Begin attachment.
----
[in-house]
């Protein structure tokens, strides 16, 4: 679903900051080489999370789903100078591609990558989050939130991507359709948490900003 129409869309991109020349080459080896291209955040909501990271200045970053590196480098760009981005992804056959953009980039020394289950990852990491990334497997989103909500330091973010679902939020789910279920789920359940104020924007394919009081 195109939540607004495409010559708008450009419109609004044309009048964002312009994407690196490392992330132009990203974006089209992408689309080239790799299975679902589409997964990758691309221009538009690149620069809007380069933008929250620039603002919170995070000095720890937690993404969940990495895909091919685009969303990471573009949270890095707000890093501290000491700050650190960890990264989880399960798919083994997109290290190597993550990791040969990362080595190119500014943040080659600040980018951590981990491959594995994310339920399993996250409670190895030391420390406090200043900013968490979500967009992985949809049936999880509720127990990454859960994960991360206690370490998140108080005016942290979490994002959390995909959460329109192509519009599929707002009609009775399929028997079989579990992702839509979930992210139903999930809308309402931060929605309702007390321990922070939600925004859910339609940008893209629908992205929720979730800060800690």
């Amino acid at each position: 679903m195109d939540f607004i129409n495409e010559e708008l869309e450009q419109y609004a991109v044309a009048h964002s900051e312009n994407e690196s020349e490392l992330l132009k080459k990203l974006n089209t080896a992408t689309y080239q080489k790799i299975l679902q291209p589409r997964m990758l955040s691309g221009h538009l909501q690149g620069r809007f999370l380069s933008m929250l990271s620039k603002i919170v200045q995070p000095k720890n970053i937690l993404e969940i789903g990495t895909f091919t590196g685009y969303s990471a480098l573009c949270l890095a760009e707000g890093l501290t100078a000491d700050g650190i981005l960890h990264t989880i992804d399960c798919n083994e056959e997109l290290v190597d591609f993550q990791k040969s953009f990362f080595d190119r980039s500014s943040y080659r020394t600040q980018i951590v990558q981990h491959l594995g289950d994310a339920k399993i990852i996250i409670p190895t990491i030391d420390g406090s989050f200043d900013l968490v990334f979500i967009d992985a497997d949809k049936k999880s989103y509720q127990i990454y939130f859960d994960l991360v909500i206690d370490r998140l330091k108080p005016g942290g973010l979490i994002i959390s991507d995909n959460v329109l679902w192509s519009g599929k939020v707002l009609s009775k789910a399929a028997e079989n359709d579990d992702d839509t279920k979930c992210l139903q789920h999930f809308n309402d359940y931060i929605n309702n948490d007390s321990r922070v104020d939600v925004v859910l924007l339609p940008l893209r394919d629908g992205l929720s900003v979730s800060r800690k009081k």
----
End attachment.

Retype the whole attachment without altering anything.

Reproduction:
[in-house]
């Protein structure tokens, strides 16, 4: 679903900051080489999370789903100078591609990558989050939130991507359709948490900003 129409869309991109020349080459080896291209955040909501990271200045970053590196480098760009981005992804056959953009980039020394289950990852990491990334497997989103909500330091973010679902939020789910279920789920359940104020924007394919009081 195109939540607004495409010559708008450009419109609004044309009048964002312009994407690196490392992330132009990203974006089209992408689309080239790799299975679902589409997964990758691309221009538009690149620069809007380069933008929250620039603002919170995070000095720890937690993404969940990495895909091919685009969303990471573009949270890095707000890093501290000491700050650190960890990264989880399960798919083994997109290290190597993550990791040969990362080595190119500014943040080659600040980018951590981990491959594995994310339920399993996250409670190895030391420390406090200043900013968490979500967009992985949809049936999880509720127990990454859960994960991360206690370490998140108080005016942290979490994002959390995909959460329109192509519009599929707002009609009775399929028997079989579990992702839509979930992210139903999930809308309402931060929605309702007390321990922070939600925004859910339609940008893209629908992205929720979730800060800690």
């Amino acid at each position: 679903m195109d939540f607004i129409n495409e010559e708008l869309e450009q419109y609004a991109v044309a009048h964002s900051e312009n994407e690196s020349e490392l992330l132009k080459k990203l974006n089209t080896a992408t689309y080239q080489k790799i299975l679902q291209p589409r997964m990758l955040s691309g221009h538009l909501q690149g620069r809007f999370l380069s933008m929250l990271s620039k603002i919170v200045q995070p000095k720890n970053i937690l993404e969940i789903g990495t895909f091919t590196g685009y969303s990471a480098l573009c949270l890095a760009e707000g890093l501290t100078a000491d700050g650190i981005l960890h990264t989880i992804d399960c798919n083994e056959e997109l290290v190597d591609f993550q990791k040969s953009f990362f080595d190119r980039s500014s943040y080659r020394t600040q980018i951590v990558q981990h491959l594995g289950d994310a339920k399993i990852i996250i409670p190895t990491i030391d420390g406090s989050f200043d900013l968490v990334f979500i967009d992985a497997d949809k049936k999880s989103y509720q127990i990454y939130f859960d994960l991360v909500i206690d370490r998140l330091k108080p005016g942290g973010l979490i994002i959390s991507d995909n959460v329109l679902w192509s519009g599929k939020v707002l009609s009775k789910a399929a028997e079989n359709d579990d992702d839509t279920k979930c992210l139903q789920h999930f809308n309402d359940y931060i929605n309702n948490d007390s321990r922070v104020d939600v925004v859910l924007l339609p940008l893209r394919d629908g992205l929720s900003v979730s800060r800690k009081k």